Could Final Month of Mets Season Be a Dish Best Served Cold?

Lou CappettaAnalyst IIAugust 22, 2009

NEW YORK - MAY 31:  David Wright #5 of the New York Mets hits into a double play against  the Florida Marlins during their game on May 31, 2009 at Citi Field in the Flushing neighborhood of the Queens borough of New York City.  (Photo by Al Bello/Getty Images)

Oct. 1, 2007. With the New York Mets squandering a seven game division lead with only 17 games to play, the Mets would find themselves needing a win on the final game of the season in order to make the playoffs.

It would be a home game against the lowly Florida Marlins. The matchup favored the Mets greatly: the game was at Shea Stadium, the Marlins were in last place, and the Mets had an all-time great pitcher on the mound in Tom Glavine.

It seemed a foregone conclusion that the Mets would make the post-season.

It wasn't meant to be, however, as the Marlins knocked Glavine out of the game after only one-third of an inning, roughing him up for seven runs. The Marlins would score once more, winning the game 8-1, and consequently ending the Mets season.

Sept. 28, 2008. The final game at Shea Stadium would find the Mets in the same situation as a year earlier.

The Mets squandered another late September division lead, and were now needing a win on the final game of the season, again against the Florida Marlins.

The Marlins were in third place, a much improved and more confident team than in 2007. It has even been said that prior to the final game of the 2008 season, Hanley Ramirez predicted that there would be no October baseball in New York.

After a brilliant three-hit shutout the previous game by Johan Santana, the Mets would fail to capitalize on that momentum and ultimately lose the final game in the house that Seaver built by a score of 4-2.

This season has been just as disappointing for Mets fans, except for the fact that they didn't have to wait for the final game of the season to have their hearts broken.

In fact, one could argue that since losing game seven of the 2006 NLCS, the Mets have been the most disappointing team in baseball, having not lived up to expectations for the last three seasons.

It is becoming harder and harder to look for bright spots in what's left of this disappointing season. The Mets big four of Beltran, Reyes, Delgado, and Wright are all out due to injury, and may be hard-pressed to come back at all this season.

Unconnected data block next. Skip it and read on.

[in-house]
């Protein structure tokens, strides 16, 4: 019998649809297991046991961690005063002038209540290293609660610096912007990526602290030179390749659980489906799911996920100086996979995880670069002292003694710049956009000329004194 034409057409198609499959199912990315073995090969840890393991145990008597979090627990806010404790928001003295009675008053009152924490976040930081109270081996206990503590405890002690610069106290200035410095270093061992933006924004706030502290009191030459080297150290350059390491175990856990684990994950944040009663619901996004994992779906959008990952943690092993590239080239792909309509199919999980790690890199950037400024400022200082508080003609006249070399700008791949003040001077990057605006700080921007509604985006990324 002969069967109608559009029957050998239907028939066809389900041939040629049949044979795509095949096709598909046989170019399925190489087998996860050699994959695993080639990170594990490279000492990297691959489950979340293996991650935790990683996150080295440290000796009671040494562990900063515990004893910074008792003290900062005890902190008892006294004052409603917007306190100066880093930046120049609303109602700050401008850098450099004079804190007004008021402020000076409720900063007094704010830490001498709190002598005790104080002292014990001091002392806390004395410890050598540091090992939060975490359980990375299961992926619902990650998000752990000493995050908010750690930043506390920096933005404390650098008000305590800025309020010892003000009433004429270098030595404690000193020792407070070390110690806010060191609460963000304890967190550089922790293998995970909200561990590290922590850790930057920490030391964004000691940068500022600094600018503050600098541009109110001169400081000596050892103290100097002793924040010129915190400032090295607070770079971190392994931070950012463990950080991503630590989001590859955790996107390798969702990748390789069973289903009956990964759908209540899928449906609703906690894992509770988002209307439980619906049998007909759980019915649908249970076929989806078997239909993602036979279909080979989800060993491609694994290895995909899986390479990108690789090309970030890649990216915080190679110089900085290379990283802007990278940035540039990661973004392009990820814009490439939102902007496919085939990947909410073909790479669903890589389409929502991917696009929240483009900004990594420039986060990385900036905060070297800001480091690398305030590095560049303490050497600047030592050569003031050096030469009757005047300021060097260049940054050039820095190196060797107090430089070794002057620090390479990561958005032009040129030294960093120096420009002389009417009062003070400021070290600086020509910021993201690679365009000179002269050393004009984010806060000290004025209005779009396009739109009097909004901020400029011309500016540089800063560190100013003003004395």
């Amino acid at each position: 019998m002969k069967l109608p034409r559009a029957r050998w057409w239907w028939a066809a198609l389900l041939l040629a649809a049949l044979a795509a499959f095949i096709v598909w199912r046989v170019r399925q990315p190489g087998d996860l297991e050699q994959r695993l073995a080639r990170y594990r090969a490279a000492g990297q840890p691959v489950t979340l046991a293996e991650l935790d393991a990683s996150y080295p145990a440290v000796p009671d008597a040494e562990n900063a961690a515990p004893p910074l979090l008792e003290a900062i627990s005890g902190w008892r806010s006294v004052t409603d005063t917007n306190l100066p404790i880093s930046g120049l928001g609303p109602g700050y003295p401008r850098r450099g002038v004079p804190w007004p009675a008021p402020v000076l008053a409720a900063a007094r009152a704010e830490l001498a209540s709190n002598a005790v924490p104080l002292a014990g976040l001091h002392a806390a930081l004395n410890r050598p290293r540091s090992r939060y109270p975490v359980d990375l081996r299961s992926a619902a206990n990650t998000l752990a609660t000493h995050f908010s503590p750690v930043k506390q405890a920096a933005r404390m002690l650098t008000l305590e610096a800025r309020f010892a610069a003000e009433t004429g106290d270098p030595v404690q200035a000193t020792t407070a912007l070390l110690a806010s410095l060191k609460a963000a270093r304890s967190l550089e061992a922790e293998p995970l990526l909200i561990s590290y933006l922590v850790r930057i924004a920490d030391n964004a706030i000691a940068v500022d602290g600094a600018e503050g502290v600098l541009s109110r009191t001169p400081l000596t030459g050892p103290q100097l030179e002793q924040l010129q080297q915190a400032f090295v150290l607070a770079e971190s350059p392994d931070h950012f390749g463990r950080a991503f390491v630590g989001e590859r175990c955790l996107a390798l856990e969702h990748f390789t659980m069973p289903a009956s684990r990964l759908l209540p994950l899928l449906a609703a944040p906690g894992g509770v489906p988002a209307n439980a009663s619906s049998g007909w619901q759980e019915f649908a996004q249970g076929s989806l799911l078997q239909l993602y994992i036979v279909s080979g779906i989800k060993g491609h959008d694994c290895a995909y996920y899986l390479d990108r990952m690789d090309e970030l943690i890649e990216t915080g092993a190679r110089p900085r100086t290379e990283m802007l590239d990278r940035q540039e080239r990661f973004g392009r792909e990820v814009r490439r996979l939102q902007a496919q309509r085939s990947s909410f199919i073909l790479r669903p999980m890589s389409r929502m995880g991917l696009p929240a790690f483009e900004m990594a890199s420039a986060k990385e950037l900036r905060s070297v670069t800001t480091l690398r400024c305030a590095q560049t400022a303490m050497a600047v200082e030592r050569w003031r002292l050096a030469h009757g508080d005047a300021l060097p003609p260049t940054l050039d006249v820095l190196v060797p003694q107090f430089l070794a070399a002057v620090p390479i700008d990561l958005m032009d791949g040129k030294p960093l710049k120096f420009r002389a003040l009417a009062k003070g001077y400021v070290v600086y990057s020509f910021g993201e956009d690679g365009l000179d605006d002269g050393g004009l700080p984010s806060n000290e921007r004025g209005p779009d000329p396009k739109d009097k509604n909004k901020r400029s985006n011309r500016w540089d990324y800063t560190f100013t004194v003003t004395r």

Gary Sheffield is beginning to become a problem, and Billy Wagner, after one inning pitched for the Mets this season, will probably be dealt to the Red Sox, who claimed him off waivers on Friday.

It may seem cliche, but the only bright spot for fans—other than watching Jeff Francoeur—is to play spoiler for teams in the playoff hunt.

But there is one team in particular the Mets can not only play spoiler to in the final month or so of the season, but also extract a little revenge against. No, it's not the Phillies: that team is the Florida Marlins.

The Marlins started the season on fire, then hit a losing streak before finally leveling off, spending most of the first half bouncing between third and fourth place in the NL East.

In the second half, however, the Marlins have been one of the hottest teams in the National League.

They currently sit in second place in the division and third in the wild card race, only five-and-a-half and three games out respectively. They are also fresh off of a series sweep of the division-leading Philadelphia Phillies.

From now until the end of the regular season, the Mets will play nine games against the Marlins, six of which will be in Florida (8/25-8/27 in FL, 9/8-9/10 in NY, and 9/25-9/27 in FL).

While it may be a long shot, especially with the Mets fielding a team of mostly reserves, beating the Marlins to the tune of six wins and three loses in those nine games would go a long way in giving the fans something to root for this season, as well as serving as a little payback for the past two collapses.

If the Marlins have a chance to make the playoffs by the time the Sept. 25 series in Florida rolls around, the Mets could really make a statement by winning the series and either knocking Florida out of contention completely, or at the very least making their playoff hunt all the more difficult.

Not only would it be great for the fans who have had to watch the Marlins end the Mets' season the past two years, it could also end the season on a high note, and maybe even finally move the team out from the huge shadow cast from two monumental late-season collapses.

Maybe there still are meaningful games in this dismal Mets season. In fact, there are nine of them.